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Robert Wagman

2013 Rothman Faculty Summer Fellowship

Prof. Robert Wagman used the Rothman Faculty Summer Fellowship to work on a book project titled Beliefs of Modern Greece (BMG), an annotated English translation of Leo Allatius’ De Graecorum hodie quorundam opinationibus from 1645. BMG is the first comprehensive treatment of Greek folklore ever published and has never been translated into to English. Furthermore, BMG is not easily accessible and is often only quoted (by modern scholars) in parts or excerpts due to the small number of copies available mostly in Europe. Even an original text, once found, is hard to read because its abbreviations and symbols are difficult to understand without practice and training in early Greek fonts. All of these concerns combine to show the need for an English translation of BMG.

BMG is important to Greek studies and popular culture because it contains, among other materials, the first extensive work about the vampire in European literature. Because of the uniqueness of its contents, BMG is heavily relied upon in multiple fields of scholarship, and is of increasing interest to non-academic audiences. Furthermore, BMG is a primary source for Greek popular religion during the Medieval and Early modern periods, providing detailed descriptions of folk practices like curing illnesses and colorful images of mythical creatures like water nymphs and hobgoblins. Greek folklore provides the foundation for many literary and historical narratives throughout modern history; the stories attempt explain social fears and fantasies that get recorded and adapted through many centuries and many cultures. Elements of Greek folklore continue to live in popular culture, as the Western world is still just as fascinated with vampires as the Greeks were in 1645. An English translation of such a rich and comprehensive text will allow unprecedented access to a communal literary past.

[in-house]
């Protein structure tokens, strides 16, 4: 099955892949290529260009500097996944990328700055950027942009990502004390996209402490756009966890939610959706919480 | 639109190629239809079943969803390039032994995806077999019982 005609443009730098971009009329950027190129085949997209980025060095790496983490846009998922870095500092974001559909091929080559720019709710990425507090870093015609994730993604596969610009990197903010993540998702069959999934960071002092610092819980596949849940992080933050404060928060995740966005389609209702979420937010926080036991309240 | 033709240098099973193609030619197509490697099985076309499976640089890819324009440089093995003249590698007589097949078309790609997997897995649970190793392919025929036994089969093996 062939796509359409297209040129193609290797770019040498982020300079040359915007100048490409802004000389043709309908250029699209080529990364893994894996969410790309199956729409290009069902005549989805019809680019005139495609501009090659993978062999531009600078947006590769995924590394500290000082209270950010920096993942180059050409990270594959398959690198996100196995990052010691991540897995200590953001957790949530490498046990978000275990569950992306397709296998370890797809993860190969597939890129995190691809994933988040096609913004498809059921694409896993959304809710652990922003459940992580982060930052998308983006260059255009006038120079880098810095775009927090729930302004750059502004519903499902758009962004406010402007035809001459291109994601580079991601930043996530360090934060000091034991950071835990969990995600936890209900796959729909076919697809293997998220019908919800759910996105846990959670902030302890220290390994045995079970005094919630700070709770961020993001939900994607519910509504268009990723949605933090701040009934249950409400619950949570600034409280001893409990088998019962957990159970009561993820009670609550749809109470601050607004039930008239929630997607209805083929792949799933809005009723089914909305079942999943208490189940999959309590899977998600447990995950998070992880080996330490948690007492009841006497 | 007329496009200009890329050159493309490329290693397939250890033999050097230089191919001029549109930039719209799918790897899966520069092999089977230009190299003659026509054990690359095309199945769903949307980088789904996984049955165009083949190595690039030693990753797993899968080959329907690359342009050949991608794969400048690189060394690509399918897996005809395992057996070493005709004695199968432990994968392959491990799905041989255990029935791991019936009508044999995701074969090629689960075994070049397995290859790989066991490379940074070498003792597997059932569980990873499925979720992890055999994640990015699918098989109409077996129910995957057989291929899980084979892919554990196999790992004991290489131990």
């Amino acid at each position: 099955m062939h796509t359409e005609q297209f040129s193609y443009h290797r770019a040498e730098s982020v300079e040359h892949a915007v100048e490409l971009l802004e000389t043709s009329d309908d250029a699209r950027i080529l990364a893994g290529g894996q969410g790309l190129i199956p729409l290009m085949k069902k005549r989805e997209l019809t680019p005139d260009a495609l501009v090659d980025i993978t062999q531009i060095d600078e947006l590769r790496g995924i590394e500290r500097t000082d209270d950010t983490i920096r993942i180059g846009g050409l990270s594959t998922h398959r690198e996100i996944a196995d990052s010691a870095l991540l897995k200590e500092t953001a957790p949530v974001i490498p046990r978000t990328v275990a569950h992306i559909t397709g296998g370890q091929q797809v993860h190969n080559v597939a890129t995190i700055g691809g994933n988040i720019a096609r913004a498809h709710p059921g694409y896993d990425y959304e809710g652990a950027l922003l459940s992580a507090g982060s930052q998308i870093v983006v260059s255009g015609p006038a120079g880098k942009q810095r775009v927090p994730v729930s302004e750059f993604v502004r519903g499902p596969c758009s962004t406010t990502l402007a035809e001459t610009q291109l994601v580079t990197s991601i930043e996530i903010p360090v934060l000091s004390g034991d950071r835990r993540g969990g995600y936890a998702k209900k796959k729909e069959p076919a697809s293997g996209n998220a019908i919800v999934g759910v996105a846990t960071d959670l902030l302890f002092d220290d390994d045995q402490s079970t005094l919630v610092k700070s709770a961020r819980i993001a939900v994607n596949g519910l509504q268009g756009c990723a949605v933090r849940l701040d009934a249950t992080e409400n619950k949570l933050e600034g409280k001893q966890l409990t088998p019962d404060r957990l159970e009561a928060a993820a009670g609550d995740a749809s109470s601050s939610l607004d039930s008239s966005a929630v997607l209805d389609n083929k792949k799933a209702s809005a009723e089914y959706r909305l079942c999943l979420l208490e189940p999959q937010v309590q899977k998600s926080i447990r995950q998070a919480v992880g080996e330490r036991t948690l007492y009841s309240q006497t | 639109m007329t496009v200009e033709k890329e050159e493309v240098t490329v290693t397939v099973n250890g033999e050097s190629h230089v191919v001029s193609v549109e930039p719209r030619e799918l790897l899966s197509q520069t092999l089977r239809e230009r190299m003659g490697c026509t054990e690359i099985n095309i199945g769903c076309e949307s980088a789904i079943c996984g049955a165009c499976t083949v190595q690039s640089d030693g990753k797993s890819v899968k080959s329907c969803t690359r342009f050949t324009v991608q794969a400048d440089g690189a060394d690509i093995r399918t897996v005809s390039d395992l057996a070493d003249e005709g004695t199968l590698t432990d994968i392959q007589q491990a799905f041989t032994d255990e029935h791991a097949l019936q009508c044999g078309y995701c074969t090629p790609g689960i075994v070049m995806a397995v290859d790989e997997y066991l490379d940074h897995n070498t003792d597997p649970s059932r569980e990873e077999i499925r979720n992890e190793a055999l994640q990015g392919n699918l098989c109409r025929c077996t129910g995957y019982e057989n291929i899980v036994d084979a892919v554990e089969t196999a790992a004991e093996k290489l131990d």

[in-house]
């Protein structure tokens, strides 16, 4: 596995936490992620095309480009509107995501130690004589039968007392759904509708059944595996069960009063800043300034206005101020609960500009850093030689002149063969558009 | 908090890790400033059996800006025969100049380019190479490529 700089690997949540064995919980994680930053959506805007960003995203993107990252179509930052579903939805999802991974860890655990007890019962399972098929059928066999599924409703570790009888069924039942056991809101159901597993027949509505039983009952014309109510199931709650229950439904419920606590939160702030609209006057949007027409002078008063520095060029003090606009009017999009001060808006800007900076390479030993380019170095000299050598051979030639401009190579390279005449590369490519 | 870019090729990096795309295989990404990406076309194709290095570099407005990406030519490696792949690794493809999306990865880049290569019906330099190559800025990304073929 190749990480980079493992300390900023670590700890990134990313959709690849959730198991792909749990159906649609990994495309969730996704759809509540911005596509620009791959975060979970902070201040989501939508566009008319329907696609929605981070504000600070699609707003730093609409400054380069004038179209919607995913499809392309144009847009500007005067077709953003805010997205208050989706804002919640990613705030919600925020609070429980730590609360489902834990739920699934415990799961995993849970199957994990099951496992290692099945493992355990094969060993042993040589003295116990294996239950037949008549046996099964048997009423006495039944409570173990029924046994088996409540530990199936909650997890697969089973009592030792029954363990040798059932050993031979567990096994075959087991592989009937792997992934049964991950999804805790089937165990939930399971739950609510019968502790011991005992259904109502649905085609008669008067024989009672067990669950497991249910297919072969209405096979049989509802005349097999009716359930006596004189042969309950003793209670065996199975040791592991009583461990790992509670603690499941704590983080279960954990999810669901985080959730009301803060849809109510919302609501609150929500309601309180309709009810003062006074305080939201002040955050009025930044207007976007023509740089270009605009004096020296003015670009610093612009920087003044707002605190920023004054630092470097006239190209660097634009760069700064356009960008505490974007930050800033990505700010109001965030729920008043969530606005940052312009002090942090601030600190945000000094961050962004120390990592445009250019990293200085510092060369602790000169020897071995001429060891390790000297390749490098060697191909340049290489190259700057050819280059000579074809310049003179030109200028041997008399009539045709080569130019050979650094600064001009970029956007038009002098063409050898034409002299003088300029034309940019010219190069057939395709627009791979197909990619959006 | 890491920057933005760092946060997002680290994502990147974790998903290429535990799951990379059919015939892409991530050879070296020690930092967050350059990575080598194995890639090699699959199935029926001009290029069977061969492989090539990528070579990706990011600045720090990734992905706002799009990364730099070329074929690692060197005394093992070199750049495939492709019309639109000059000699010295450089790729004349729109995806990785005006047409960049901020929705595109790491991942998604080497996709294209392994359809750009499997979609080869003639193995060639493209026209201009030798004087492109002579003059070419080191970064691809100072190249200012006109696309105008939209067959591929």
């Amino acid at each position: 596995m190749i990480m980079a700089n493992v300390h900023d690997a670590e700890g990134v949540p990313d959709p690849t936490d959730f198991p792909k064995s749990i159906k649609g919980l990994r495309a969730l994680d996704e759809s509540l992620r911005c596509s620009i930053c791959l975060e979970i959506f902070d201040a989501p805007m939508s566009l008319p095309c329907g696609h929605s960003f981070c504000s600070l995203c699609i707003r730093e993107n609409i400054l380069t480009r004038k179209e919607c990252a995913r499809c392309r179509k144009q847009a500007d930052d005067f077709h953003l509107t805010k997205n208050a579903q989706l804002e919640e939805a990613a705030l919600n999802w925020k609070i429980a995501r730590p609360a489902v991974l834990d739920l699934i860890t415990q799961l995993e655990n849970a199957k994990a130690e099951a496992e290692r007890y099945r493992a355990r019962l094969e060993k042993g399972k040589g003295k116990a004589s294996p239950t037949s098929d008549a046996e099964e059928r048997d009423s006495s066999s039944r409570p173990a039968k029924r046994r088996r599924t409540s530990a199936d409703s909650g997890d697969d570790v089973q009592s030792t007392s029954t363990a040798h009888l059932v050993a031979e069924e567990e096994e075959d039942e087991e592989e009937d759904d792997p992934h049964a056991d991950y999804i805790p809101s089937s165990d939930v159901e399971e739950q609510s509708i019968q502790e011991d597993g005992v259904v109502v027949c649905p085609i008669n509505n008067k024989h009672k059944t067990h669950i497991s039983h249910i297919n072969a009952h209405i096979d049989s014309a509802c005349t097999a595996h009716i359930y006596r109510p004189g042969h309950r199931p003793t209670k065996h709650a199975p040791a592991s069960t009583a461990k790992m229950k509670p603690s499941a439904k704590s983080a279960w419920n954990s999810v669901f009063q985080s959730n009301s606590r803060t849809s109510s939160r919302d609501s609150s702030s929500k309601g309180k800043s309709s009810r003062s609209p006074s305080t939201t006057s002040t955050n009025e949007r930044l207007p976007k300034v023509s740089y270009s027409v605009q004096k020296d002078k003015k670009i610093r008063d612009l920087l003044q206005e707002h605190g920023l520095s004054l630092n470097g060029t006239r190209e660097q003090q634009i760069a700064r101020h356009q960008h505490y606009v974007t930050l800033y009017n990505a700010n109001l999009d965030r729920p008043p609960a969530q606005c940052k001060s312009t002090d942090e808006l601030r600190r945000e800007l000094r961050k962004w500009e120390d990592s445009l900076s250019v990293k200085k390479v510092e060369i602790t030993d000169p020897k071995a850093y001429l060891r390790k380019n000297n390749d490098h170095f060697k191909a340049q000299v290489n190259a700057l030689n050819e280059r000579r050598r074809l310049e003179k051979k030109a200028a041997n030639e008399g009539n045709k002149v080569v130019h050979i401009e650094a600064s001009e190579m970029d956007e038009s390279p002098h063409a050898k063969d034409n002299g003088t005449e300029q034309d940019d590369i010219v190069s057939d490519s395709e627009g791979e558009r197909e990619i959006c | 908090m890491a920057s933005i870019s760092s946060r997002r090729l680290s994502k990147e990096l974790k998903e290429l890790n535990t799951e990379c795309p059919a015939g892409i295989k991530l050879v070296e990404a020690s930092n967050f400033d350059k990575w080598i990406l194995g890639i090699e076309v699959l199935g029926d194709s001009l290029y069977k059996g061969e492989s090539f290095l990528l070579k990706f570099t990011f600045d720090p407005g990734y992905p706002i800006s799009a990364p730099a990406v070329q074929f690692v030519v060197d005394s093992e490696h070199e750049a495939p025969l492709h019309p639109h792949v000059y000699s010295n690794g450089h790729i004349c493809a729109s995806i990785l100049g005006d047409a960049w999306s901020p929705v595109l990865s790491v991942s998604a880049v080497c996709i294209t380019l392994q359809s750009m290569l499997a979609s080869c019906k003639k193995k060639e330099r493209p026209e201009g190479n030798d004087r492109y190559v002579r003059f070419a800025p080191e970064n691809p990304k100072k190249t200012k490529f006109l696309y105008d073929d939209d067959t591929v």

Prof. Wagman began his project with visits to the Gennadius Library in Athens, Greece, and the Christ Church and Bodleian libraries at Oxford. He then used his Rothman Summer Fellowship to supplement his extensive research and spend an additional month in Greece to research annotations to Allatius’s many topographical references in BMG. Prof. Wagman’s annotations help the everyday reader and scholar alike wade through the multiple references, allusions, and citations common in medieval and early modern Greek texts. Without editorial comments, much meaning and understanding of the literature is lost.

This comprehensive English translation of BMG will offer an extremely valuable resource for both scholarly and popular audiences. It will grant immediate accessibility to a large group of readers, researchers and teachers, and eliminating previous reliance on excerpts and secondhand explanations of the primary text. Wagman’s work emphasizes the need for the recovery and translation of early modern Greek texts. It adds to the growing body of literary archival work, and significantly contributes to Modern Greek Studies and the University of Florida. His translation will allow us to investigate the origins of many popular characters of contemporary supernatural fiction.